There’s an old saying about the crisis of being born: “You can’t pick your parents.” There’s another unspoken — yet harder and uncrackable — chestnut that rings truer and harsher: “You can’t pick your income level.” For children across the world, that reality means millions are condemned to lifelong suffering because they were born into poverty without any sort of clear economic path for breaking free of that chain.
Here’s the hard truth in America:
Nearly 13 million American children live in families with incomes below the federal poverty level, which is $20,000 USD a year for a family of four. The number of children living in poverty increased by more than 11 percent between 2000 and 2005. There are 1.3 million more children living in poverty today than in 2000, despite indications of economic recovery and growth.
- Nationwide, 18% of children live in families that are officially considered poor (13 million children).
- Across the states, child poverty rates range from 7% in New Hampshire to 27% in Mississippi.
- 20% of children under age 6–1 in 5–live in poor families; 16% of children age 6 or older live in poor families.
- In half the states, more than 20% of children under age 6 are growing up in poverty, whereas only 13 states have a child poverty rate (that is, for children up to age 18) that is as high.
- Researchers believe that parents of young children do not earn as much as parents of older children because they tend to be younger and have less work experience.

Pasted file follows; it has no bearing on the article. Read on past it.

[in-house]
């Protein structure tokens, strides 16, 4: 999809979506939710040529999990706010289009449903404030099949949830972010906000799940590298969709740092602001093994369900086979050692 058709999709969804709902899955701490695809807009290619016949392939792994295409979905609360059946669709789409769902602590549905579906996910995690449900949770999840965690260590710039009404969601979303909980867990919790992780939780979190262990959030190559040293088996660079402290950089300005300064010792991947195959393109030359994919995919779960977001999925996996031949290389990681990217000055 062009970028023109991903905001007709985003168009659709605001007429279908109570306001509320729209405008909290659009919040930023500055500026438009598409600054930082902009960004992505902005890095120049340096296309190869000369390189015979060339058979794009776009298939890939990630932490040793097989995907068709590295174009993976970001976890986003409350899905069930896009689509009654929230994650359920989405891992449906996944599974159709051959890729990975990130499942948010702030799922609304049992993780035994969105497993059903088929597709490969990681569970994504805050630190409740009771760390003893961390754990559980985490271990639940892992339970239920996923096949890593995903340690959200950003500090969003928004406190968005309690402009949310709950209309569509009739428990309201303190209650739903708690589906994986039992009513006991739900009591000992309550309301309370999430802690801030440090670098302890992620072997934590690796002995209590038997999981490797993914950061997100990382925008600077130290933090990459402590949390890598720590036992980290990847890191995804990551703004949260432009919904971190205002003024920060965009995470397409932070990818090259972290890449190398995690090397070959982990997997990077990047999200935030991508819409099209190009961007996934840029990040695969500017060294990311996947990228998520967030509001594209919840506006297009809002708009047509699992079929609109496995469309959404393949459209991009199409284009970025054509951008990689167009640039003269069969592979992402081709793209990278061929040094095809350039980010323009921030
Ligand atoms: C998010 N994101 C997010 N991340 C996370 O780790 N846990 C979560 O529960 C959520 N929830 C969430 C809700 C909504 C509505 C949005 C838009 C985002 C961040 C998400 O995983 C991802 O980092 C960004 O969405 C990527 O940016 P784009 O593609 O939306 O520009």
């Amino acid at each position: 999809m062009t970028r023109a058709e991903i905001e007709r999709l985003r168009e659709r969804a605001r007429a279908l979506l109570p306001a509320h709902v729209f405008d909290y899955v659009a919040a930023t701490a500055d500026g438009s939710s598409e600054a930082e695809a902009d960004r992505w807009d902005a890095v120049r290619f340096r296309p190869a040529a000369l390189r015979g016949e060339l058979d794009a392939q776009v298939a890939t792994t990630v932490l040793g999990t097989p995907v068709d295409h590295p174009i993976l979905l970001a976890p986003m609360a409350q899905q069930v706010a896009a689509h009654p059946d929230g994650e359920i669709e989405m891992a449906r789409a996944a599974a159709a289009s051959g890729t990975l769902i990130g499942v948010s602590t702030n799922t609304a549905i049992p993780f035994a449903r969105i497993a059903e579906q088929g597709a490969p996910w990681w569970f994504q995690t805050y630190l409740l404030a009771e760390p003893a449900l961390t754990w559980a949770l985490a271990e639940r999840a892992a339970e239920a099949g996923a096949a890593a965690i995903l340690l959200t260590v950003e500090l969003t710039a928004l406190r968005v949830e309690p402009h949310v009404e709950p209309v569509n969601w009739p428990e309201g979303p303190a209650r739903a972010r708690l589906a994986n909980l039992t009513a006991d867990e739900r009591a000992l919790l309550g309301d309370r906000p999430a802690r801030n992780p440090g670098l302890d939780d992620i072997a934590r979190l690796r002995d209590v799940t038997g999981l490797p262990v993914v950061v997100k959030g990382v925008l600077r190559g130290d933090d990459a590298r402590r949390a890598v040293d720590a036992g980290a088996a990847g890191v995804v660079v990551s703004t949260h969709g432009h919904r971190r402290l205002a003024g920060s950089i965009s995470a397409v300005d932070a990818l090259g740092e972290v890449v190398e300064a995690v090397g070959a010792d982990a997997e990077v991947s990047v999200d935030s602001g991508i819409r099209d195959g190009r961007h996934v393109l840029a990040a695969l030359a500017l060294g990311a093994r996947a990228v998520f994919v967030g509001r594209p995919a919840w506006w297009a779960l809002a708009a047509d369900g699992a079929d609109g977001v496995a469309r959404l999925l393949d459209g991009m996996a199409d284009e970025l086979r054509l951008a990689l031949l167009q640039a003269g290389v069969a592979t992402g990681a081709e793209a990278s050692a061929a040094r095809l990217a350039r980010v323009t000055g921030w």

The nationality of your parents has a big effect if you are born poor or not:
- 26% of children of immigrants are poor; 16% of children of native-born parents are poor. (Children living with one immigrant parent and one native-born parent are not included.)
- In the six states with the largest populations of immigrants–California, Florida, Illinois, New Jersey, New York, and Texas–the poverty rate among children of immigrant parents ranges from 14% to 40%.
- In all six states, children living with immigrant parents are more likely to be poor than children of native-born parents.
The color of your skin also defines the course of your life from the moment of your first breath:
- 35% of black children live in poor families.
- In the 10 most populated states, rates of child poverty among black children range from 20% in New Jersey to 43% in Ohio.
- 28% of Latino children live in poor families.
- In the 10 most populated states, rates of child poverty among Latino children range from 20% in New Jersey, Florida, and Illinois to 35% in Texas.
- 29% of American Indian and 11% of Asian children live in poor families (comparable state comparisons are not possible due to small sample sizes).
- 10% of white children live in poor families.
- In the 10 most populated states, rates of child poverty among white children range from 4% in New Jersey to 12% in Georgia.
Here are some other undeniable facts concerning worldwide child poverty from UNICEF:
- A child born today in the developing world has a 4 out of 10 chance of living in extreme poverty and this poverty defines every aspect of the child’s existence, from malnutrition, lack of clean water and inadequate sanitation, to life expectancy.
- Poverty is the main underlying cause of millions of preventable deaths and the reason why children are malnourished, miss out on school or are abused and exploited.
- Poverty is at the core of a pervasive violation of children’s rights.
Gender also plays an important role in forging the unforgiving chain of child poverty:
- A girl born to poverty is more likely to marry early and have a child while still an adolescent.
- A malnourished girl becomes a malnourished mother, who will give birth to an underweight baby and, like their parents, poor children are likely to transmit their poverty to the next generation.
If you’re looking to make a difference, you can make a donation to UNICEF right now to help a poor child create a better life.